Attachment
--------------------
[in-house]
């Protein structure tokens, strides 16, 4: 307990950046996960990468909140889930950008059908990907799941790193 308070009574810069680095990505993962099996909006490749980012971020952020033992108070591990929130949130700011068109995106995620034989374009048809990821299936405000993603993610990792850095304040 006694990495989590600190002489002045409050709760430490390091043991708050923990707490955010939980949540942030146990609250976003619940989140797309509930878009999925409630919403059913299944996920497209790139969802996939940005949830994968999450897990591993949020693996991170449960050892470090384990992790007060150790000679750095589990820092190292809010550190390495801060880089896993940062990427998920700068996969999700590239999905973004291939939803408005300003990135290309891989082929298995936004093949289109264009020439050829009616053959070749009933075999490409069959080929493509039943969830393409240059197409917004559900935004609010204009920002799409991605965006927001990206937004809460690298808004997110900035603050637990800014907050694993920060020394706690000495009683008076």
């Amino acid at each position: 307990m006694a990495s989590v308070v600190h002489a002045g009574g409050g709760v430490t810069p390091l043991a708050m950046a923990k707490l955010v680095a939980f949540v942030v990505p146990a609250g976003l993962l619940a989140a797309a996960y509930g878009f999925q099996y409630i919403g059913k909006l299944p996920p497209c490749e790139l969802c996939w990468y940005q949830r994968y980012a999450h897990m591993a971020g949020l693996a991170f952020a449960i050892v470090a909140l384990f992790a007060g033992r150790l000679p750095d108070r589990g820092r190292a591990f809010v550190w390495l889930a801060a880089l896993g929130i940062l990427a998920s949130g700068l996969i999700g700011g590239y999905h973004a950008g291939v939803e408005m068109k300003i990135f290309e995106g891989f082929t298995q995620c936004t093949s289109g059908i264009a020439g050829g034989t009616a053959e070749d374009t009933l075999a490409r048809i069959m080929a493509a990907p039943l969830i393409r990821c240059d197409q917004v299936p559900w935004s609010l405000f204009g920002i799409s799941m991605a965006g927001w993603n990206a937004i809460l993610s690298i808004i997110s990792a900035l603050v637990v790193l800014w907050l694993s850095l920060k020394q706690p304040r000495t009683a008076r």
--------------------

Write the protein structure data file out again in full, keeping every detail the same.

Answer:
[in-house]
């Protein structure tokens, strides 16, 4: 307990950046996960990468909140889930950008059908990907799941790193 308070009574810069680095990505993962099996909006490749980012971020952020033992108070591990929130949130700011068109995106995620034989374009048809990821299936405000993603993610990792850095304040 006694990495989590600190002489002045409050709760430490390091043991708050923990707490955010939980949540942030146990609250976003619940989140797309509930878009999925409630919403059913299944996920497209790139969802996939940005949830994968999450897990591993949020693996991170449960050892470090384990992790007060150790000679750095589990820092190292809010550190390495801060880089896993940062990427998920700068996969999700590239999905973004291939939803408005300003990135290309891989082929298995936004093949289109264009020439050829009616053959070749009933075999490409069959080929493509039943969830393409240059197409917004559900935004609010204009920002799409991605965006927001990206937004809460690298808004997110900035603050637990800014907050694993920060020394706690000495009683008076």
């Amino acid at each position: 307990m006694a990495s989590v308070v600190h002489a002045g009574g409050g709760v430490t810069p390091l043991a708050m950046a923990k707490l955010v680095a939980f949540v942030v990505p146990a609250g976003l993962l619940a989140a797309a996960y509930g878009f999925q099996y409630i919403g059913k909006l299944p996920p497209c490749e790139l969802c996939w990468y940005q949830r994968y980012a999450h897990m591993a971020g949020l693996a991170f952020a449960i050892v470090a909140l384990f992790a007060g033992r150790l000679p750095d108070r589990g820092r190292a591990f809010v550190w390495l889930a801060a880089l896993g929130i940062l990427a998920s949130g700068l996969i999700g700011g590239y999905h973004a950008g291939v939803e408005m068109k300003i990135f290309e995106g891989f082929t298995q995620c936004t093949s289109g059908i264009a020439g050829g034989t009616a053959e070749d374009t009933l075999a490409r048809i069959m080929a493509a990907p039943l969830i393409r990821c240059d197409q917004v299936p559900w935004s609010l405000f204009g920002i799409s799941m991605a965006g927001w993603n990206a937004i809460l993610s690298i808004i997110s990792a900035l603050v637990v790193l800014w907050l694993s850095l920060k020394q706690p304040r000495t009683a008076r």